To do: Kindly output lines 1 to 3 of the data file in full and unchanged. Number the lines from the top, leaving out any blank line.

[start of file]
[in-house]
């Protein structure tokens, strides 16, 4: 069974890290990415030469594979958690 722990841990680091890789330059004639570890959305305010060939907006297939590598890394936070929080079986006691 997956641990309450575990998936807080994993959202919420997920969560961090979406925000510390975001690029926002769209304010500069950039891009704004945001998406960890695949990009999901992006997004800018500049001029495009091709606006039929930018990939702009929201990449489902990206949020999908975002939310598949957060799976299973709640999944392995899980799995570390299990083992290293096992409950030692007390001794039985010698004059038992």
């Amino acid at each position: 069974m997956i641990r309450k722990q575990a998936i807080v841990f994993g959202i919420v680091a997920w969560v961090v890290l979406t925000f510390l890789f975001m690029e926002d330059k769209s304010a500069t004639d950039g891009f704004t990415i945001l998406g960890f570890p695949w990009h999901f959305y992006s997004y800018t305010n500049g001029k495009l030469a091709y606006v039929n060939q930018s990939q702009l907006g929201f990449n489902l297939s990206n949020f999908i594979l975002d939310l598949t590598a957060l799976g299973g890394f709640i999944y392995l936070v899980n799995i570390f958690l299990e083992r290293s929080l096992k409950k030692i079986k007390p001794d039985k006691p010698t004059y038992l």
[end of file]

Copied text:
[in-house]
């Protein structure tokens, strides 16, 4: 069974890290990415030469594979958690 722990841990680091890789330059004639570890959305305010060939907006297939590598890394936070929080079986006691 997956641990309450575990998936807080994993959202919420997920969560961090979406925000510390975001690029926002769209304010500069950039891009704004945001998406960890695949990009999901992006997004800018500049001029495009091709606006039929930018990939702009929201990449489902990206949020999908975002939310598949957060799976299973709640999944392995899980799995570390299990083992290293096992409950030692007390001794039985010698004059038992």
């Amino acid at each position: 069974m997956i641990r309450k722990q575990a998936i807080v841990f994993g959202i919420v680091a997920w969560v961090v890290l979406t925000f510390l890789f975001m690029e926002d330059k769209s304010a500069t004639d950039g891009f704004t990415i945001l998406g960890f570890p695949w990009h999901f959305y992006s997004y800018t305010n500049g001029k495009l030469a091709y606006v039929n060939q930018s990939q702009l907006g929201f990449n489902l297939s990206n949020f999908i594979l975002d939310l598949t590598a957060l799976g299973g890394f709640i999944y392995l936070v899980n799995i570390f958690l299990e083992r290293s929080l096992k409950k030692i079986k007390p001794d039985k006691p010698t004059y038992l």